Robotic Pushing Finn et al. [2016a] was used in prior work on autoregressive video generation Kalchbrenner et al. . The videos show a robotic arm pushing and grasping objects in a box and there are roughly 50K training videos and 1500 test videos with seen and novel objects, respectively. Following prior work, we use the initial two frames for priming and condition on the robot arm action for each frame as described in Section 3.2. We use the same setup as Kalchbrenner et al.  with videos of twenty frames down-sampled to 64x64 with a Lanczos filter and anti-aliasing.
We report results to compare with prior work on autoregressive video generation by Kalchbrenner et al. , who achieve 0.92 bits/dim (0.64 nats/dim) with 2 frames of priming on each of the test splits (one with objects seen during training and one with novel objects). We trained a large (2048 dimensional) spatiotemporal subscaling model which achieves 0.51 bits/dim on the subset with seen objects and 0.47 bits/dim on the subset with new objects, which corresponds to an almost 50 percent reduction in perplexity.
Appendix B Hyper-Parameter Sweeps
shows the impact of different architectural settings. We see that the hidden size has the biggest impact followed by the number of layers and heads. This is an interesting as well as important finding because increasing the hidden size (wider networks) requires more parallel compute which modern Deep Learning hardware excels at. Computation time grows sub-linear, memory linear and parameters partially quadratically. In contrast all of these aspects grow linearly with deep networks. For scaling up architectures depth is therefore not the preferred option as we suffer much more in terms of computation time while having less parameters.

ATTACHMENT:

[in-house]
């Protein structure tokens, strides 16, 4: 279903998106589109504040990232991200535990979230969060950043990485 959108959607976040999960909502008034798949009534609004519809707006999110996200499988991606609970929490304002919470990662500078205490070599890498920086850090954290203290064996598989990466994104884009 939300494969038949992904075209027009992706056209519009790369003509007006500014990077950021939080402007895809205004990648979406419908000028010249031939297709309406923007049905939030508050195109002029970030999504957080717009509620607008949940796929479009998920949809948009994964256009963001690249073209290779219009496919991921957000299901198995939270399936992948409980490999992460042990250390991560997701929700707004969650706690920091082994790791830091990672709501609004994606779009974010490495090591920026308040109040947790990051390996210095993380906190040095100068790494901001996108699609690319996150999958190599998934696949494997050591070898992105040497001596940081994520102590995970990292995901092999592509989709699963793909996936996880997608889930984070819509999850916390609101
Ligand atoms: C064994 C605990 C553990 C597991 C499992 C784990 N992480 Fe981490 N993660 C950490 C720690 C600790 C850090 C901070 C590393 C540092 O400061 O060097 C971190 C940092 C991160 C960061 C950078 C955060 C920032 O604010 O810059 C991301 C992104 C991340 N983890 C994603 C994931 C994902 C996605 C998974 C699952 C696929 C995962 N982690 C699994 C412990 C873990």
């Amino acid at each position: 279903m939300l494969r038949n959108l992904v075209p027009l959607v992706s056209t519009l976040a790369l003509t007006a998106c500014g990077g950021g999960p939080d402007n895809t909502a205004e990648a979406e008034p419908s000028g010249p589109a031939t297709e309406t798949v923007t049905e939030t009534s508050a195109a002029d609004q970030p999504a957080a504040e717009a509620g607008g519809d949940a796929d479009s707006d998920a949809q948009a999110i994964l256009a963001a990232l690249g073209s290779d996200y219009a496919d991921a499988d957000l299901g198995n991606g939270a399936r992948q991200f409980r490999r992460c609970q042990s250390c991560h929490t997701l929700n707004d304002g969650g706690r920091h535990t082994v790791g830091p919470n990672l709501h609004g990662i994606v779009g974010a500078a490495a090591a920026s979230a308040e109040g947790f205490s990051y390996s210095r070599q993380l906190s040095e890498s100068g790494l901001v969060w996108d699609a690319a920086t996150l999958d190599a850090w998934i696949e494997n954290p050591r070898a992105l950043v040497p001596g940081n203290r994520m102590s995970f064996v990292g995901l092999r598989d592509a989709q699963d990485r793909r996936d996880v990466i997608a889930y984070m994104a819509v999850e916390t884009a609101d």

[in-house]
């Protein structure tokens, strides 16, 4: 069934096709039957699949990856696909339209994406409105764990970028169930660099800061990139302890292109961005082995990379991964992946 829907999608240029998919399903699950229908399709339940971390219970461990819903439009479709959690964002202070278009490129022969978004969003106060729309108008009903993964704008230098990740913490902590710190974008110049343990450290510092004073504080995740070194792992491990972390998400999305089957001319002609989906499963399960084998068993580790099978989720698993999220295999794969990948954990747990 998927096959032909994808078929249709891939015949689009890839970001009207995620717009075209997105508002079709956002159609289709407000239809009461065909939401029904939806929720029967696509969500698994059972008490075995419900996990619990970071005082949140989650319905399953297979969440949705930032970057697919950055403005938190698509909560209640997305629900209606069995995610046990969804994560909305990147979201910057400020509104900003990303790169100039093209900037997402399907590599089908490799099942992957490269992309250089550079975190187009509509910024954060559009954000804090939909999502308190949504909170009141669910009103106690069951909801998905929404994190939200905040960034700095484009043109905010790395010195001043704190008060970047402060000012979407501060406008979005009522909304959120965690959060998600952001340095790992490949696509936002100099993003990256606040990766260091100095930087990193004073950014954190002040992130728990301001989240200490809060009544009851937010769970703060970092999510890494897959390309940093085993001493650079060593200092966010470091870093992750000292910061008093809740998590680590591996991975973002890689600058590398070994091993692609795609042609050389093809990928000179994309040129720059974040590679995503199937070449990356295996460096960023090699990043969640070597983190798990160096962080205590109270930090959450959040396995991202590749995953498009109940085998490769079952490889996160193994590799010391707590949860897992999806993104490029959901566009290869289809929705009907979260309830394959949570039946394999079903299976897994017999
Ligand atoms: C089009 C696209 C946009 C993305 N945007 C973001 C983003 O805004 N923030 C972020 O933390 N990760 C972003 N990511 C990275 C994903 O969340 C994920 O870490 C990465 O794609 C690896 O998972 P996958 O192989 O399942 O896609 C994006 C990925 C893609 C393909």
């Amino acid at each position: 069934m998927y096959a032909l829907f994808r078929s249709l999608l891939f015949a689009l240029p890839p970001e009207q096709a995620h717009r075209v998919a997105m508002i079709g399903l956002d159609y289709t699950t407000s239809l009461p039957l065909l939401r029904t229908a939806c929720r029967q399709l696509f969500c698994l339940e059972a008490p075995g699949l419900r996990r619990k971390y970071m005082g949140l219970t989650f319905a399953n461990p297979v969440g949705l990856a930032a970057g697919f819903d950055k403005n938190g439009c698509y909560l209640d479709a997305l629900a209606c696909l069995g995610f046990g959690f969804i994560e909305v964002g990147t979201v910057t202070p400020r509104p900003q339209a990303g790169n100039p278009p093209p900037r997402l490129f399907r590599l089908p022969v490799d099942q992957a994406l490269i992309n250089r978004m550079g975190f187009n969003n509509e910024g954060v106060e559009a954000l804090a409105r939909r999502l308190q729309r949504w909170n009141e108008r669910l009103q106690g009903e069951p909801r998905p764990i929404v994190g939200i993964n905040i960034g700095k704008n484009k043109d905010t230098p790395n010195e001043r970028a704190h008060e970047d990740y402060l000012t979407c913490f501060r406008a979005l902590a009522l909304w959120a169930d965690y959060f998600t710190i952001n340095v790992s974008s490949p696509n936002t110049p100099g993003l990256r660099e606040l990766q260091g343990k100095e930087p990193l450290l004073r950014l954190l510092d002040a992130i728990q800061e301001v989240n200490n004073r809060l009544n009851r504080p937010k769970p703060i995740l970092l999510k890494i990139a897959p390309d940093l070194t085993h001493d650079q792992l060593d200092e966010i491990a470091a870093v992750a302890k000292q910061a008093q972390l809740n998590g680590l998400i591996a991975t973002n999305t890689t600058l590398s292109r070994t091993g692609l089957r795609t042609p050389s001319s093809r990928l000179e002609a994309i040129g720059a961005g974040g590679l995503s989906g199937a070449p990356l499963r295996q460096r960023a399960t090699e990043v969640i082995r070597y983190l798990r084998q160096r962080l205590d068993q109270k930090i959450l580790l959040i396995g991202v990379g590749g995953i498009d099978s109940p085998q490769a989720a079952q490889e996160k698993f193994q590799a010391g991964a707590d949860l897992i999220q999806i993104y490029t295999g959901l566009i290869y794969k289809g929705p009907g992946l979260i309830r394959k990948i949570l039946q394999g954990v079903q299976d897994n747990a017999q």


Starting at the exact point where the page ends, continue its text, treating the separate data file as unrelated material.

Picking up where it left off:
In another experiment, we shuffle the arrangement of block sizes between layers and found that it did not really matter, that is, all results were within 0.01 bits/dim. However, our setup had the best overall performance.
Finally, we tried sampling temperature 0.9 and 1.0 only on the BAIR Robot Pushing validation set and found that temperature 0.9 consistently gave more robust predictions and better results on all extrinsic metrics.
Appendix C Connectivity in Block-local Self-Attention